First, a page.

I first went to China in 1994, 16 years after Deng Xiaoping quietly unfurled a stream of quasi-capitalist experiments that would eventually transform his vast and complicated country into an economic superpower. China in 1994 had a per capita income of $469, and over 650 million of its citizens survived on less than $1.25 a day. Looking down from the eighth floor of my hotel in Shanghai, I was the highest-perched person in the city. Below me was a sea of bicycles, each occupied by two or three people wrapped in tarps against the rain, and covered by gray-hued umbrellas. When I raced, late to a meeting on the Bund, I felt I was the tallest person in town, and certainly the only one sporting a bright red suit. In Beijing, I drove for hours behind a truck filled with pigs, and wandered through tiny streets of even smaller homes, decorated only by the occasional calendar and piles of hockey pucks that I later learned were coal.
This March, a blink of an eye and 20 years later, I landed in Shanghai again, accompanied by my teenage daughter, who, like millions of ambitious American kids, already has five years of Mandarin language instruction under her belt. We were whisked to the 45-story Ritz Carlton, the site of Barnard’s next-day Global Symposium, a tower that glitters but already pales in comparison to the 100- and even 125-story architectural baubles storming into the city and surrounding towns—rice fields, all, during my first visit. Gross domestic product in China is now $9.2 trillion, the result of two decades of annual growth rates of over 10 percent. Per capita income is now slightly under $7,000 and the number of families subsisting on less than $1.25 a day has plummeted to just under 100 million—a huge number still, of course, but one that nevertheless represents the greatest reduction of poverty anywhere in the world. China accounted for nearly 10 percent of the world’s richest people in 2014, including 10 women.
Such growth, of course, has come at a price. Air pollution in the coastal cities is shockingly bad, filling your eyes and throat with an acrid sense, and blocking the sun for days and weeks on end. Once-fertile fields and rivers have become toxic, perhaps irreparably so, and the country remains firmly under the control of a central governing party that is quick to quash dissent and unapologetic about doing so.
Despite these flaws and failures, China has undeniably become one of the world’s great powers and a model, perhaps, or warning, of how globalization is likely to proceed in the 21st century. As we heard in March from the 10 extraordinary women who spoke at our sixth annual Global Symposium, Women Changing China, the country is taking off: art is being made; media empires forged from nothing; capital markets rising to channel and support billions of dollars in annual transactions; and hundreds of millions of women, only recently sprung from poverty, are starting to make their marks on the country and the world. To walk around Shanghai today is to glimpse urbanization and growth at a pace that the world has almost never before witnessed. Over the past two decades, the city has grown faster than any other in the world, adding office towers and residential blocks and entire industrial areas built from scratch. There are 12 Gucci stores in the downtown area and four enormous Louis Vuittons. In 1994, I felt guilty and incomparably wealthy by Chinese standards; now I shudder at the prices screaming out from gleaming, glamorous malls. But the same women who are shopping in these malls, and the same women who spoke so passionately about China’s growth and progress, still fear too frequently the iron grip at China’s core; they fear the air their families breathe and the food they eat. They worry about both the longterm effects of China’s notorious one-child policy—a generation of men with no hope of finding wives and a generation of children spoiled by the solitary affections of their parents and grandparents—and the seismic effects of loosening it.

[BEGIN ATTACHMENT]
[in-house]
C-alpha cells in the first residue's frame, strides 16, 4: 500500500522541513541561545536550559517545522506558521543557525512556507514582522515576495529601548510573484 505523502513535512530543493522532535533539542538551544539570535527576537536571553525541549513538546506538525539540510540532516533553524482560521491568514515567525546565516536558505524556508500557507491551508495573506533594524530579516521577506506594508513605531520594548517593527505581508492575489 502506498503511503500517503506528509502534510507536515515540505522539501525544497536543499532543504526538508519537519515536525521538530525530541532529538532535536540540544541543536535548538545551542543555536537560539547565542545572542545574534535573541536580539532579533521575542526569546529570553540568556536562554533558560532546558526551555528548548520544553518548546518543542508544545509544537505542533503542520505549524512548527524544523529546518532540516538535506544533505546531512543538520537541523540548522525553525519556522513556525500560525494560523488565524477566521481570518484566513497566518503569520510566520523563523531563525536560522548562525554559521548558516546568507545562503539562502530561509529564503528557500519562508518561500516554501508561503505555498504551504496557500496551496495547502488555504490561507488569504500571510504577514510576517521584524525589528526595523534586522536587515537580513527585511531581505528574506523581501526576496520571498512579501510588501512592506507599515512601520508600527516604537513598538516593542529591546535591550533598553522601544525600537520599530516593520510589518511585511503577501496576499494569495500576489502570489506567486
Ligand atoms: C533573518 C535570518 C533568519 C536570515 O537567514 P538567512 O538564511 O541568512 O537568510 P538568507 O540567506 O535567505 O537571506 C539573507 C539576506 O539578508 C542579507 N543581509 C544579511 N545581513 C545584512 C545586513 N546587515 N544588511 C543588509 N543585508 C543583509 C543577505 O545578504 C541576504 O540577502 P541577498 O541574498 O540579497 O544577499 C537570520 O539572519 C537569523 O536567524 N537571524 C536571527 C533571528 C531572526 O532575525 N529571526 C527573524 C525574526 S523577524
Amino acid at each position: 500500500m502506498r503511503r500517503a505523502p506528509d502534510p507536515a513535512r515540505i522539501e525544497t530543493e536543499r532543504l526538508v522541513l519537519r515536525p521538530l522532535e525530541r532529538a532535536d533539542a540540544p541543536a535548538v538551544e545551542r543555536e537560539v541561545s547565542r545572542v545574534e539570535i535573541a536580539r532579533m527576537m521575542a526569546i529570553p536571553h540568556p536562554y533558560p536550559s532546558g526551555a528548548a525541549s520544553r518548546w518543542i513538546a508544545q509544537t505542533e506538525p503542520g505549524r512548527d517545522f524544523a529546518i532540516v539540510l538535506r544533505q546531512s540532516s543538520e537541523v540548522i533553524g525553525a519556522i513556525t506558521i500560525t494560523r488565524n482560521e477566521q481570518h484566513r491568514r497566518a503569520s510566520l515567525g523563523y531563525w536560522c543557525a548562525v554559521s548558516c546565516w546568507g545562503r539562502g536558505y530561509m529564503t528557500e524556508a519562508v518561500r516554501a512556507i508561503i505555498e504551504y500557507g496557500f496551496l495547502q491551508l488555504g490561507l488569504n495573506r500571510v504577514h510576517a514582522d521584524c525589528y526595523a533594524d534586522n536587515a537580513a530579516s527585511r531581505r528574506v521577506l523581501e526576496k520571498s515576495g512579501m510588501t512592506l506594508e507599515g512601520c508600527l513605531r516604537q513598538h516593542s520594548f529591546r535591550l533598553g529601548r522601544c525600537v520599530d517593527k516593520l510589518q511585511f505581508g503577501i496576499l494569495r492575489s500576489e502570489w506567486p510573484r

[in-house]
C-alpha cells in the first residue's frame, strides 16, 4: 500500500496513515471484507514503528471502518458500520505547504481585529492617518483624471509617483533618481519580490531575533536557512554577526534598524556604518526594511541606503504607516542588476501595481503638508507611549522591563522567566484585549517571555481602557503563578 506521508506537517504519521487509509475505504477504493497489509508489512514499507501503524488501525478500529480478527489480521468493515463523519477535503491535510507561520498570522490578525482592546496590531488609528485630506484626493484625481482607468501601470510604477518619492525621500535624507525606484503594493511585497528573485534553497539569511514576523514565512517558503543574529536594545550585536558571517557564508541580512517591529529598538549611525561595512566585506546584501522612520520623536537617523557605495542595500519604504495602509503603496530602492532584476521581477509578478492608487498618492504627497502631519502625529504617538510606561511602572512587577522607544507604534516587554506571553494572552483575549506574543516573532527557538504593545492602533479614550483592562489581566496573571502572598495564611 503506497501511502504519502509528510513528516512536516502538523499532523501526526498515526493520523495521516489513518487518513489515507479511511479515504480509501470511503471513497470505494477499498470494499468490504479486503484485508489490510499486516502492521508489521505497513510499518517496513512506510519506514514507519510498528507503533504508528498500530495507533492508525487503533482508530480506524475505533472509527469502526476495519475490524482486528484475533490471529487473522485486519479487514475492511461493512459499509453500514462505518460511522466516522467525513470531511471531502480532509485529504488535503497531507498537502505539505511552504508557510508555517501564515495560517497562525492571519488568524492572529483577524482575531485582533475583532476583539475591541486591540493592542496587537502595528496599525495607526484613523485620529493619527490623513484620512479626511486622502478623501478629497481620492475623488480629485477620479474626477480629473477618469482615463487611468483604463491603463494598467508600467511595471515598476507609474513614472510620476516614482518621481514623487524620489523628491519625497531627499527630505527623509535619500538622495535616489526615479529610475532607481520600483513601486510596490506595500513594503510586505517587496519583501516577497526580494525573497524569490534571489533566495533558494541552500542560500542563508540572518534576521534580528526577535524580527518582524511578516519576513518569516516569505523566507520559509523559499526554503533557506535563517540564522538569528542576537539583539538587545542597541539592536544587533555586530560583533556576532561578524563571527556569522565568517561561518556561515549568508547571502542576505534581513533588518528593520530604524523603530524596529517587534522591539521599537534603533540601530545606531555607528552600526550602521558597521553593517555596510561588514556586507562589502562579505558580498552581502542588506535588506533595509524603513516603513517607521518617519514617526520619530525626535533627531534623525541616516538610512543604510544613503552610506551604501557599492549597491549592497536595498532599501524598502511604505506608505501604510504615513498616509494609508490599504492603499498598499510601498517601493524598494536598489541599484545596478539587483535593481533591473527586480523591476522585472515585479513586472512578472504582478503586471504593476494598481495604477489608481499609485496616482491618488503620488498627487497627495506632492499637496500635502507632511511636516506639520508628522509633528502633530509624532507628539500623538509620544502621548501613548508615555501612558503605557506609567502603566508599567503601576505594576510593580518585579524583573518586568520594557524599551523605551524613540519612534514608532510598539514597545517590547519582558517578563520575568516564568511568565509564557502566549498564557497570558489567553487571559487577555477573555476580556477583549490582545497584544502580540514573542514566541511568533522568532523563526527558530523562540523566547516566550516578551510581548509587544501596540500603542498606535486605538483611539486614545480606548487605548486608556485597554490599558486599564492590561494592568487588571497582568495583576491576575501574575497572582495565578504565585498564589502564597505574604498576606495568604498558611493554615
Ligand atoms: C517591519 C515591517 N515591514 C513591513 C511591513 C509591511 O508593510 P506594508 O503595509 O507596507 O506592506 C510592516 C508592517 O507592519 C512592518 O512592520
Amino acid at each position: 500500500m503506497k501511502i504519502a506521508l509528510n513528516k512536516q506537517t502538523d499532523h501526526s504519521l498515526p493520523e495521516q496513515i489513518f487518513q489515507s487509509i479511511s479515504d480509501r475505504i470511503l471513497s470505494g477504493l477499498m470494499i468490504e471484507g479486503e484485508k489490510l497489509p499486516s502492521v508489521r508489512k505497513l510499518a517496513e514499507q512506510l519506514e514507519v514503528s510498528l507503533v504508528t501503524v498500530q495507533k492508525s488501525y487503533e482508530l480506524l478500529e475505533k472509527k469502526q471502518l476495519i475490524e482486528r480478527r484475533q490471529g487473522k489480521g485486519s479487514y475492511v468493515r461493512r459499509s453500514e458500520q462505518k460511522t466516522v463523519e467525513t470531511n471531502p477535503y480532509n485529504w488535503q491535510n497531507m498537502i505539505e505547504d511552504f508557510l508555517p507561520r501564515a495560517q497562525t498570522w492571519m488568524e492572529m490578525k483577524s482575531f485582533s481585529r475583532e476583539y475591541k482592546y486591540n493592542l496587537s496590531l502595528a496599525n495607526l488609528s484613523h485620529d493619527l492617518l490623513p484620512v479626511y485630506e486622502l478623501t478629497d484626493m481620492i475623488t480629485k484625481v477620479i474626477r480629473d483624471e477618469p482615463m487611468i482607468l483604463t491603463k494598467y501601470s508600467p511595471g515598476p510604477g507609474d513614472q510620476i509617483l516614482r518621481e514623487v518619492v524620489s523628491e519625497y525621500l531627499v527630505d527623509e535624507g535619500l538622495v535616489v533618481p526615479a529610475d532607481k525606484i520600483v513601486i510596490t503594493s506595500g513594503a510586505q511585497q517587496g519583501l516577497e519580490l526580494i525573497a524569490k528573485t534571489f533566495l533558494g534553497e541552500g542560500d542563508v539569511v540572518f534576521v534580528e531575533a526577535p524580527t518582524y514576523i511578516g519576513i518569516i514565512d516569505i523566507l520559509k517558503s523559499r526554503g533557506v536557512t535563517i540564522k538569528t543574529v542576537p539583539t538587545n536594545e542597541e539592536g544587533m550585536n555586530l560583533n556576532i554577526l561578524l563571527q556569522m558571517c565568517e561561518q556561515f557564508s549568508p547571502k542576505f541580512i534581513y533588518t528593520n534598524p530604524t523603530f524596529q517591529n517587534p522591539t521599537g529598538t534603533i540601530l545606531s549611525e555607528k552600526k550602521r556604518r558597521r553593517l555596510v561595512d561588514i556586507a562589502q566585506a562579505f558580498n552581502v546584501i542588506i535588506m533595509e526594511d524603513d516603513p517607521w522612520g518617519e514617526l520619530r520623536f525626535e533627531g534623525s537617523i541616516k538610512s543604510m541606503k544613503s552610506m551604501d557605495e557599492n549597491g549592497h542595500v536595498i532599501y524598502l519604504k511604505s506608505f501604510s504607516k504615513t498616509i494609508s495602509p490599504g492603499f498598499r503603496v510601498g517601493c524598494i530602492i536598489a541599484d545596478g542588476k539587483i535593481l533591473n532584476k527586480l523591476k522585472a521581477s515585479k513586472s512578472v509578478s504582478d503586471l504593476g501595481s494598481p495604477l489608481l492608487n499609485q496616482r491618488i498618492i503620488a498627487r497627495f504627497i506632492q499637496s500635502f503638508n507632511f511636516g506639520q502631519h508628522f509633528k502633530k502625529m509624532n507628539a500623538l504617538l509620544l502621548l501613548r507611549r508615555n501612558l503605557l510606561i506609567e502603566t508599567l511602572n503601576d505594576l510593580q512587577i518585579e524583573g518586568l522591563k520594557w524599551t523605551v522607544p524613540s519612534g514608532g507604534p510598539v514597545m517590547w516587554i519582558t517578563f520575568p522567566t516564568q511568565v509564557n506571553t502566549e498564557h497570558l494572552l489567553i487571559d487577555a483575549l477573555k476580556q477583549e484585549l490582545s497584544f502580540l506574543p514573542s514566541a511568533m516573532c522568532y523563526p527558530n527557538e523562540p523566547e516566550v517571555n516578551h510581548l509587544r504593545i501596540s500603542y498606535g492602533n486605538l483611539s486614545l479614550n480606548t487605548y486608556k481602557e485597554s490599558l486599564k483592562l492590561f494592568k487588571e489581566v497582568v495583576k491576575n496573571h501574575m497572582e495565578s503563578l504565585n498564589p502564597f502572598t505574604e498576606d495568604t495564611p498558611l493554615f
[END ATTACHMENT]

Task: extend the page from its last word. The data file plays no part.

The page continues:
China today is a dizzying place, full of promise, full of energy, bursting at the bounds of its own ambition. In 1994, when I wrote one of my first papers on the country’s then-evolving development strategy, I began with a quote from Napoleon Bonaparte. “Let China sleep,” he wrote almost 200 years ago, “for when it wakes it will shake the world.” China isn’t sleeping any longer. And the astonishing force of its growth is indeed shaking, and shaping, our world. No one can tell if the next decades of its transformation will be smooth or rocky—whether the country will succeed in tackling its issues through a conscious strategy of centralization, or whether power will eventually devolve and distribute itself more evenly. But I am glad that Barnard has a growing window into this crucial part of the world, and thankful for the students and alumnae and supporters and friends who have enabled us to witness this extraordinary revolution.
—By Deborah Spar
—Photograph by Steve DeCanio